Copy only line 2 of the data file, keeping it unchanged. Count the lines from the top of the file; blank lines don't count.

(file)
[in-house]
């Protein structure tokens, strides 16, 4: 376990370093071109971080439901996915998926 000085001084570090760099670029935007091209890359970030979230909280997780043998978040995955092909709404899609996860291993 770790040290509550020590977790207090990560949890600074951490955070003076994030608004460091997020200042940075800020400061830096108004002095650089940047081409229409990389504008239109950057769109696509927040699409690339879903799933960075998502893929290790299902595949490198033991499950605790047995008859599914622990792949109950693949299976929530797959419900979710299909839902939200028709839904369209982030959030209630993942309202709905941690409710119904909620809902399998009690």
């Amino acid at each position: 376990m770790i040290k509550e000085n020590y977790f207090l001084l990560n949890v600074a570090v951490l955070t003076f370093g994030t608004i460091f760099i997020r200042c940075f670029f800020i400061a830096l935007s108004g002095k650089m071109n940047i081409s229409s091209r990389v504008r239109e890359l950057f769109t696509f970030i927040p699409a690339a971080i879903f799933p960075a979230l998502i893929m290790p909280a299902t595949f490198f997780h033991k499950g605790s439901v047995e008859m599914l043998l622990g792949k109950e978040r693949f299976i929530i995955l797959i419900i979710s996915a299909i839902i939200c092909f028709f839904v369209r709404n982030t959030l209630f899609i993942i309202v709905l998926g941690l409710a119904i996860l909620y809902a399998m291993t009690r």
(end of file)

């Protein structure tokens, strides 16, 4: 376990370093071109971080439901996915998926 000085001084570090760099670029935007091209890359970030979230909280997780043998978040995955092909709404899609996860291993 770790040290509550020590977790207090990560949890600074951490955070003076994030608004460091997020200042940075800020400061830096108004002095650089940047081409229409990389504008239109950057769109696509927040699409690339879903799933960075998502893929290790299902595949490198033991499950605790047995008859599914622990792949109950693949299976929530797959419900979710299909839902939200028709839904369209982030959030209630993942309202709905941690409710119904909620809902399998009690």